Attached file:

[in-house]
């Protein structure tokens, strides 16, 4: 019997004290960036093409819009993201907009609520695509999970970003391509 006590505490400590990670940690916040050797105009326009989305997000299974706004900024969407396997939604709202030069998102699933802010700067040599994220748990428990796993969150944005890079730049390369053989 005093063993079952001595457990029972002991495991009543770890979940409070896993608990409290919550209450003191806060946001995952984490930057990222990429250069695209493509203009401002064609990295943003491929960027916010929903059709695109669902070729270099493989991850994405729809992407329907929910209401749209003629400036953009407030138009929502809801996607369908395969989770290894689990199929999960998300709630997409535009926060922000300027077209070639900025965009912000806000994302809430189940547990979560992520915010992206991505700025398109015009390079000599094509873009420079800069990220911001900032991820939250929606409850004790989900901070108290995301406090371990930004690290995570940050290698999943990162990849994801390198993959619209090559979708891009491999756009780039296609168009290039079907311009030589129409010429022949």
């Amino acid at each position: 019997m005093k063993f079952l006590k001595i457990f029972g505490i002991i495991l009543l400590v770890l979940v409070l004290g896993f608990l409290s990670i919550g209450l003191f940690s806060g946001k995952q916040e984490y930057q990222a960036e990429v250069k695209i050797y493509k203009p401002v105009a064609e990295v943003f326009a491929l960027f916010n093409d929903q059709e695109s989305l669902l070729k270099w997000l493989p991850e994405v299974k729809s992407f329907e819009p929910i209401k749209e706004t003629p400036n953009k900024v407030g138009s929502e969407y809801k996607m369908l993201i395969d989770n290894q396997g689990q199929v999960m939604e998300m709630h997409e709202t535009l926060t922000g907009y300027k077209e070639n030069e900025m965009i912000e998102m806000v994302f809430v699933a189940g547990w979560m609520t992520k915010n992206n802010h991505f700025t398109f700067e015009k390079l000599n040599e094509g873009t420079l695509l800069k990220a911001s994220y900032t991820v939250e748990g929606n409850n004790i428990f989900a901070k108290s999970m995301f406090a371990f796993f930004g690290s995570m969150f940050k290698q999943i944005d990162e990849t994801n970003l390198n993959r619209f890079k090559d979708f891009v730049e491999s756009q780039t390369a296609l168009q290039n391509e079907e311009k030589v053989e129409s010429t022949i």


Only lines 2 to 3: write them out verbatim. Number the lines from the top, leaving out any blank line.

């Protein structure tokens, strides 16, 4: 019997004290960036093409819009993201907009609520695509999970970003391509 006590505490400590990670940690916040050797105009326009989305997000299974706004900024969407396997939604709202030069998102699933802010700067040599994220748990428990796993969150944005890079730049390369053989 005093063993079952001595457990029972002991495991009543770890979940409070896993608990409290919550209450003191806060946001995952984490930057990222990429250069695209493509203009401002064609990295943003491929960027916010929903059709695109669902070729270099493989991850994405729809992407329907929910209401749209003629400036953009407030138009929502809801996607369908395969989770290894689990199929999960998300709630997409535009926060922000300027077209070639900025965009912000806000994302809430189940547990979560992520915010992206991505700025398109015009390079000599094509873009420079800069990220911001900032991820939250929606409850004790989900901070108290995301406090371990930004690290995570940050290698999943990162990849994801390198993959619209090559979708891009491999756009780039296609168009290039079907311009030589129409010429022949």
């Amino acid at each position: 019997m005093k063993f079952l006590k001595i457990f029972g505490i002991i495991l009543l400590v770890l979940v409070l004290g896993f608990l409290s990670i919550g209450l003191f940690s806060g946001k995952q916040e984490y930057q990222a960036e990429v250069k695209i050797y493509k203009p401002v105009a064609e990295v943003f326009a491929l960027f916010n093409d929903q059709e695109s989305l669902l070729k270099w997000l493989p991850e994405v299974k729809s992407f329907e819009p929910i209401k749209e706004t003629p400036n953009k900024v407030g138009s929502e969407y809801k996607m369908l993201i395969d989770n290894q396997g689990q199929v999960m939604e998300m709630h997409e709202t535009l926060t922000g907009y300027k077209e070639n030069e900025m965009i912000e998102m806000v994302f809430v699933a189940g547990w979560m609520t992520k915010n992206n802010h991505f700025t398109f700067e015009k390079l000599n040599e094509g873009t420079l695509l800069k990220a911001s994220y900032t991820v939250e748990g929606n409850n004790i428990f989900a901070k108290s999970m995301f406090a371990f796993f930004g690290s995570m969150f940050k290698q999943i944005d990162e990849t994801n970003l390198n993959r619209f890079k090559d979708f891009v730049e491999s756009q780039t390369a296609l168009q290039n391509e079907e311009k030589v053989e129409s010429t022949i």